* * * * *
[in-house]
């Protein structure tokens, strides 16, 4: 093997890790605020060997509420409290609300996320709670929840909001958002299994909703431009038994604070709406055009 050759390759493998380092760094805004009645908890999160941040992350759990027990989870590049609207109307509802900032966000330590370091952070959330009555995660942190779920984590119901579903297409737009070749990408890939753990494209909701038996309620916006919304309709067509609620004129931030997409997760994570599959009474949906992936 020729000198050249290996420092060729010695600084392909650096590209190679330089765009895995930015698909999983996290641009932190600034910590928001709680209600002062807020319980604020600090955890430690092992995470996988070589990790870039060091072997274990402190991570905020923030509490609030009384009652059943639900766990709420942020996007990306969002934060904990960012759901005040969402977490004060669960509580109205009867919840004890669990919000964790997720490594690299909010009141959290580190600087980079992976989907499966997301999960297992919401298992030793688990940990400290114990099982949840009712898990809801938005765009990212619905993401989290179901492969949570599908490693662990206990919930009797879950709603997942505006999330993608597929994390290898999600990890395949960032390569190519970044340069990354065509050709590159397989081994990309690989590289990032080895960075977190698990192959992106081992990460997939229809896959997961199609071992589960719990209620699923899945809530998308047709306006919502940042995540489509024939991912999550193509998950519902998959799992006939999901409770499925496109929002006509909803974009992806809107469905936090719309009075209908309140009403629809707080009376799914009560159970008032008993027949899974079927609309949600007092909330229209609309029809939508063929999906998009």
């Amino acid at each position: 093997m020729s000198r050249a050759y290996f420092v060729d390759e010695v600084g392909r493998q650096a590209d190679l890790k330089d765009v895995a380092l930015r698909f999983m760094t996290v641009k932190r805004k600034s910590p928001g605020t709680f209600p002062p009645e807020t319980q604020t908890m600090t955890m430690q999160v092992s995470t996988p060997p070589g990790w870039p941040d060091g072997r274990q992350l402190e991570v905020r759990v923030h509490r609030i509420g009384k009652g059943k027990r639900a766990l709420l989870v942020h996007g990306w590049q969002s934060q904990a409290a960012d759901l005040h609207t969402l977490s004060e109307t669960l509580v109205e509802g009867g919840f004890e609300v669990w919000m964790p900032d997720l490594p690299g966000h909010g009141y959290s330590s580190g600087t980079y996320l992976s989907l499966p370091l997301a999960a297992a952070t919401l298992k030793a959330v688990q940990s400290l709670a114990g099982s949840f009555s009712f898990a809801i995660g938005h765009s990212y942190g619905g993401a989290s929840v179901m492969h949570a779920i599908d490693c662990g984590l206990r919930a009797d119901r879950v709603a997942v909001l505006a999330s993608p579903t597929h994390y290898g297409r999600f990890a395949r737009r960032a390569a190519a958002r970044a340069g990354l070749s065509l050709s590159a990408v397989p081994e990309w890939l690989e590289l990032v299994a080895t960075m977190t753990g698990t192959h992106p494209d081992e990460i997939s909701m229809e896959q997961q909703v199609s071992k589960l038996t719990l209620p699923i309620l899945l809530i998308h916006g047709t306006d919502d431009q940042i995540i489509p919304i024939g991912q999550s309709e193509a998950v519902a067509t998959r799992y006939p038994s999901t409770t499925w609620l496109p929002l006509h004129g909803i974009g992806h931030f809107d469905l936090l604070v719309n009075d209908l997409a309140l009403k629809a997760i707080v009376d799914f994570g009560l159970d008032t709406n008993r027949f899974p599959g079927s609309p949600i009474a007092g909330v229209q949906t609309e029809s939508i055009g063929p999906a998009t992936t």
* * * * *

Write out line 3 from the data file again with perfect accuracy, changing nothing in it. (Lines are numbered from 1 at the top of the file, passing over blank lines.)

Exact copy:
């Amino acid at each position: 093997m020729s000198r050249a050759y290996f420092v060729d390759e010695v600084g392909r493998q650096a590209d190679l890790k330089d765009v895995a380092l930015r698909f999983m760094t996290v641009k932190r805004k600034s910590p928001g605020t709680f209600p002062p009645e807020t319980q604020t908890m600090t955890m430690q999160v092992s995470t996988p060997p070589g990790w870039p941040d060091g072997r274990q992350l402190e991570v905020r759990v923030h509490r609030i509420g009384k009652g059943k027990r639900a766990l709420l989870v942020h996007g990306w590049q969002s934060q904990a409290a960012d759901l005040h609207t969402l977490s004060e109307t669960l509580v109205e509802g009867g919840f004890e609300v669990w919000m964790p900032d997720l490594p690299g966000h909010g009141y959290s330590s580190g600087t980079y996320l992976s989907l499966p370091l997301a999960a297992a952070t919401l298992k030793a959330v688990q940990s400290l709670a114990g099982s949840f009555s009712f898990a809801i995660g938005h765009s990212y942190g619905g993401a989290s929840v179901m492969h949570a779920i599908d490693c662990g984590l206990r919930a009797d119901r879950v709603a997942v909001l505006a999330s993608p579903t597929h994390y290898g297409r999600f990890a395949r737009r960032a390569a190519a958002r970044a340069g990354l070749s065509l050709s590159a990408v397989p081994e990309w890939l690989e590289l990032v299994a080895t960075m977190t753990g698990t192959h992106p494209d081992e990460i997939s909701m229809e896959q997961q909703v199609s071992k589960l038996t719990l209620p699923i309620l899945l809530i998308h916006g047709t306006d919502d431009q940042i995540i489509p919304i024939g991912q999550s309709e193509a998950v519902a067509t998959r799992y006939p038994s999901t409770t499925w609620l496109p929002l006509h004129g909803i974009g992806h931030f809107d469905l936090l604070v719309n009075d209908l997409a309140l009403k629809a997760i707080v009376d799914f994570g009560l159970d008032t709406n008993r027949f899974p599959g079927s609309p949600i009474a007092g909330v229209q949906t609309e029809s939508i055009g063929p999906a998009t992936t």